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Telling Hydration Secrets: Skratch Labs

April 17, 2012

During Winter’s cooler months I, like many riders, often forget or neglect to drink enough during rides. (I, for one, don’t have an excuse as I set one of my timer alarms on my Garmin to sound every 10 minutes in attempt to remind me.) But as the temperatures creep up, it becomes easy to remember that staying properly hydrated is key to happy, healthy riding.

But what to drink? There are so many different drinks on the market, and the numbers are only growing. Add to that the seemingly daily reports that what was once thought of as good for you is now bad for you and then that now-bad-for-you item itself becomes good again in the next report you read or hear and it starts to seem that reaching for almost any “sport drink” is better than nothing. And yet, to get the most from your body, proper fuel—including a hydration product that actually is good, encourages you to drink a little more, and that tastes good and agrees with your stomach—is a must.

Enter Skratch Labs and their Exercise Hydration Mix (formerly known as Secret Drink Mix).  Skratch Labs is the brainchild of Dr. Allen Lim. I was first aware of Dr. Lim back in probably 2009 from his work with the then Garmin-Chipotle (now Garmin-Barracuda) team. He was the guy behind things like ice-vests on riders warming up for grand tour time-trial stages to cool core temperature, camelbaks worn on the chest of riders during time trials, and a host of other items that then seemed odd and now seem almost commonplace—at least in the pro peloton.

Exercise Hydration Mix. Three flavors to choose from: oranges, lemons and limes, and raspberries.

Dr. Lim created his drink mix in an effort to alleviate problems he saw within his team: guys getting belly aches from all the sugar they were drinking, burned out on a given drink flavor, and/or diluting their drinks to lessen the sugary taste, which also lessened the electrolytes needed. After experimenting with other drinks on the market, Dr. Lim made his own from scratch (pun intended) and found that athletes using his “Secret Drink Mix” (called that because guys were replacing their sponsor product with his) felt and performed better. His secret? Lessen the sugar, get rid of the artificial ingredients, and up the electrolyte count. Pretty simple. Initially, Secret Drink Mix was simply given away to other pro riders not on Lim’s team. But demand crept up as first Lim’s friends and colleagues tried it, and then others got the chance to use it. Soon it was time to take it to market.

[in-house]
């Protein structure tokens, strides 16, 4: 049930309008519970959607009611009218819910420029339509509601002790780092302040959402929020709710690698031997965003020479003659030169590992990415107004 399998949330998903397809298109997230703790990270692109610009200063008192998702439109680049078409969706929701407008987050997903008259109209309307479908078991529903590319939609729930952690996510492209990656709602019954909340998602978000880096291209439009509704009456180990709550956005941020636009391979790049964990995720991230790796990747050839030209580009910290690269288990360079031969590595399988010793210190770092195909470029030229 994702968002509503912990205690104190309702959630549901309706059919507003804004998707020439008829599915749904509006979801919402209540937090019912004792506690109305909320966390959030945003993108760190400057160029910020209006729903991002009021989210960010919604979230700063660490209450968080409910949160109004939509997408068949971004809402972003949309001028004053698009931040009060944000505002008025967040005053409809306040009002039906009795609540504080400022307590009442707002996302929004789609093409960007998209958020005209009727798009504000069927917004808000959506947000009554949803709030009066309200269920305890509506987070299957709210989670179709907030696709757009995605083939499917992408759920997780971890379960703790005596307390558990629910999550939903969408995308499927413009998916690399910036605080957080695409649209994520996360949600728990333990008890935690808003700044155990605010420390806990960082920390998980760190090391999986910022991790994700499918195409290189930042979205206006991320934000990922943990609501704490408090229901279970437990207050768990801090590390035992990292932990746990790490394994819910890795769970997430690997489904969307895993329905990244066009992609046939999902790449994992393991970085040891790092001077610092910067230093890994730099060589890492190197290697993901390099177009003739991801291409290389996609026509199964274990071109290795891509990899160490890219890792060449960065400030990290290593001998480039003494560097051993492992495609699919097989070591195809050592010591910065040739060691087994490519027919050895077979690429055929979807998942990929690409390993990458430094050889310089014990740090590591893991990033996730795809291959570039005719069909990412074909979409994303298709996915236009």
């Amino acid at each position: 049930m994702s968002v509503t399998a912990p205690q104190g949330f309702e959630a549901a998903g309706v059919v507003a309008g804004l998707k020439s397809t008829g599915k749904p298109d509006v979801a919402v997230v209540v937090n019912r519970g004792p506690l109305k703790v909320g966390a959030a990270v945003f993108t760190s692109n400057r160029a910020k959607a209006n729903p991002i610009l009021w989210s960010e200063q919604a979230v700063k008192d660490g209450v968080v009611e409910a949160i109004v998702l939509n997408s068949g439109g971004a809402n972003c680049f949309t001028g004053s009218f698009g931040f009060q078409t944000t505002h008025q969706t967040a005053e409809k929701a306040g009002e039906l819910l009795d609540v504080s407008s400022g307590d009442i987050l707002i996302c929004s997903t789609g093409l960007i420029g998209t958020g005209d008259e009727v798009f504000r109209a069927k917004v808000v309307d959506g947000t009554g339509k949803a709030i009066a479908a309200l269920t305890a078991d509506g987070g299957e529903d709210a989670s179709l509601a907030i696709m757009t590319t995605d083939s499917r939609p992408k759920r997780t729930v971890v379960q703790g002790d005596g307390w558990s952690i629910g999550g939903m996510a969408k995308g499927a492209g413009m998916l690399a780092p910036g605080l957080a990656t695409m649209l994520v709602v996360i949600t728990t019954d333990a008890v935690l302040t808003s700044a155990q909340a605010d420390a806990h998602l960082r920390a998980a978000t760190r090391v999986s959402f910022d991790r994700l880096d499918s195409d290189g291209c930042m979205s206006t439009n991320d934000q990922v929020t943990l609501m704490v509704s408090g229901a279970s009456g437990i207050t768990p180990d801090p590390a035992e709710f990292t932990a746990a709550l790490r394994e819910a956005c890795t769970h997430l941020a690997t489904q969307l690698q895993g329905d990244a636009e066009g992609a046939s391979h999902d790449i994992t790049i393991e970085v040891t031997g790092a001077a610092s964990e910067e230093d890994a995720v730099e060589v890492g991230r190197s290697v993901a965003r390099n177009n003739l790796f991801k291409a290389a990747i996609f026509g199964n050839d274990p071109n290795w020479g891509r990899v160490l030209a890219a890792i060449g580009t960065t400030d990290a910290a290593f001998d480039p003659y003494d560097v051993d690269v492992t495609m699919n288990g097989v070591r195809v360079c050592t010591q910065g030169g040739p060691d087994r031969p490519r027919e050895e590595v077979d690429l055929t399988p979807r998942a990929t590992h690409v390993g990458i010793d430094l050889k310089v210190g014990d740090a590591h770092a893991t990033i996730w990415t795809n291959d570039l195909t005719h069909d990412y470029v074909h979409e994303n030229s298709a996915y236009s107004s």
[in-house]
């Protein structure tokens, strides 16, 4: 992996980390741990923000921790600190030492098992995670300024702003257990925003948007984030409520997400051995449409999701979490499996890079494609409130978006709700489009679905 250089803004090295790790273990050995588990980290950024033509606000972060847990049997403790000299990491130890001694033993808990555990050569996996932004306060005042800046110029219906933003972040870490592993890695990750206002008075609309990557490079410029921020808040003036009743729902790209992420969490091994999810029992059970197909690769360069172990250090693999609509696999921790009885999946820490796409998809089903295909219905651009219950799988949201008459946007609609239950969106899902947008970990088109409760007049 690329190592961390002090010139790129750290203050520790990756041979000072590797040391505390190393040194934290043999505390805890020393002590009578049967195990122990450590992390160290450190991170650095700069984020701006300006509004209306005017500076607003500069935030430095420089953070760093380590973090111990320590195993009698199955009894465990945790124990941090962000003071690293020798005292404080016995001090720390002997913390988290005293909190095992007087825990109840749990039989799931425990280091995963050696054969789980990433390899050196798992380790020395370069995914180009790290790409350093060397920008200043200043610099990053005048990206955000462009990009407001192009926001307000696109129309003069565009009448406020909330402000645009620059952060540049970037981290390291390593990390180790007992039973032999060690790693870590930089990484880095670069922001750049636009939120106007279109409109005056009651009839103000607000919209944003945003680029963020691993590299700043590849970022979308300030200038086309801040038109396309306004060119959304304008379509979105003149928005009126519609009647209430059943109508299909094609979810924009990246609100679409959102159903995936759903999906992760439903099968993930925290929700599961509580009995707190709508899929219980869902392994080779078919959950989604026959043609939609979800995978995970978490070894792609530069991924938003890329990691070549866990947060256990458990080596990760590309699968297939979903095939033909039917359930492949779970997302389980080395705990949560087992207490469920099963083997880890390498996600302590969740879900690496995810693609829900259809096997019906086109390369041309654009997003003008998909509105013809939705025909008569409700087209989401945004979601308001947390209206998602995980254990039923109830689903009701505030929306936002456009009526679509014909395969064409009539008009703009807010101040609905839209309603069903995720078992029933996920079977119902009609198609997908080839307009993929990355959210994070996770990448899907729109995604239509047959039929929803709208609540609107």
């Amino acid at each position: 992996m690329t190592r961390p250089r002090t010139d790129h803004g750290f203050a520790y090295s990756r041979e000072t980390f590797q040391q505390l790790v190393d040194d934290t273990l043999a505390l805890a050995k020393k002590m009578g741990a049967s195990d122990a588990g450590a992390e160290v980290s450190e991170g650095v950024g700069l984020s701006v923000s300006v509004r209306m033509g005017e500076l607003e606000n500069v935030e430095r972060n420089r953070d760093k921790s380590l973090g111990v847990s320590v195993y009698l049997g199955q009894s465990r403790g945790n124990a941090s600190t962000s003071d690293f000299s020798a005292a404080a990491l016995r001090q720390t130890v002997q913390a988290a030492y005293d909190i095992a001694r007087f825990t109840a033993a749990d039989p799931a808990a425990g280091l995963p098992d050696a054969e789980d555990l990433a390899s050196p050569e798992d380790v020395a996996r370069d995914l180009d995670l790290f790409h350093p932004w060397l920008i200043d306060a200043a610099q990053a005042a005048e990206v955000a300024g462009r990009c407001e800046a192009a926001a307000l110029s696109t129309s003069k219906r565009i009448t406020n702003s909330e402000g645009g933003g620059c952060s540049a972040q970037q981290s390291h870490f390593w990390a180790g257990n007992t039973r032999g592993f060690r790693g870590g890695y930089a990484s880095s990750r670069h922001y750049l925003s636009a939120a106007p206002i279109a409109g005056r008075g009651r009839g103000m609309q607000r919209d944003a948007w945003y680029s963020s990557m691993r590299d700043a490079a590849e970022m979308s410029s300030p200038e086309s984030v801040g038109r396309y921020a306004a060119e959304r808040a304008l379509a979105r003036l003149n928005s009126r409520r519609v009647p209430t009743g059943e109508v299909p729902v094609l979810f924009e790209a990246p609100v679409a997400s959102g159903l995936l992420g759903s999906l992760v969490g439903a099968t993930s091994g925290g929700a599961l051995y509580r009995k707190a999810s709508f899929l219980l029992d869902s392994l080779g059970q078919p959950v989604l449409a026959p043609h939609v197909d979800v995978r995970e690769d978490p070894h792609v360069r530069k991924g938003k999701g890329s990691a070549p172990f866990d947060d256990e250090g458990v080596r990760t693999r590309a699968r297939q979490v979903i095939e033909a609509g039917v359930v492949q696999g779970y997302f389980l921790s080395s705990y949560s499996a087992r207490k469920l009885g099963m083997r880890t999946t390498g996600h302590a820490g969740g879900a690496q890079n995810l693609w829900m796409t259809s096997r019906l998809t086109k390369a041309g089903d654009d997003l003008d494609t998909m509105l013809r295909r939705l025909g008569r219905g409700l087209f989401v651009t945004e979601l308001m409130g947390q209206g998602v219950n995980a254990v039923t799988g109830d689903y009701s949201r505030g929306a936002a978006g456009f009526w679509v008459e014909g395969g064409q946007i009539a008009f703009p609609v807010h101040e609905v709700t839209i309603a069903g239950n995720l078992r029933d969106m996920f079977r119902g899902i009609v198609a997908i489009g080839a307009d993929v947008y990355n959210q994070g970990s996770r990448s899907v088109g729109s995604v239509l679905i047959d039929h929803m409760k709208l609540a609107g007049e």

Despite having heard of the drink, and having heard of its availability on-line, I never gave Secret Drink Mix too much thought until Valentine’s Day. My wife got me Dr. Lim’s cookbook and we took to it like a mountain bike rider to the Greenbelt! Simple foods, big flavors, and good calorie counts. (As an aside, I’ll say that his “famous” rice cakes are great on the bike!) It reminded me and got me thinking about Secret Drink Mix again.

But I couldn’t readily find it.

A few weeks later and a Facebook post from another member of the Bicycle Sport Shop Mountain Bike Racing Team lead me to the drink in it’s new form: Skratch Labs Exercise Hydration Mix. A quick email to Pookie, the shop’s nutrition buyer (among other duties), and samples were in hand!

Everyday Hydration Mix for off the bike.

And the reviews and accolades are spot on. The drink has a clean flavor. Light, but not watered down. Without artificial ingredients, the flavor in Skratch Labs’s drink comes from real fruit. Yes. Real fruit, in freeze-dried form. The drink dissolves easily, stays tasty as your bottle warms on your bike in the Texas sun, and has a light color in each of the flavors I tried, apart from the “lemons and limes,” which is almost clear. I also loved the packaging. The mixes come in a bag. No more getting a plastic container open only to find out a portion of your mix has turned into a brick! There is a slick looking re-useable metal container available if you are so inclined, but I haven’t had a chance to see one in person.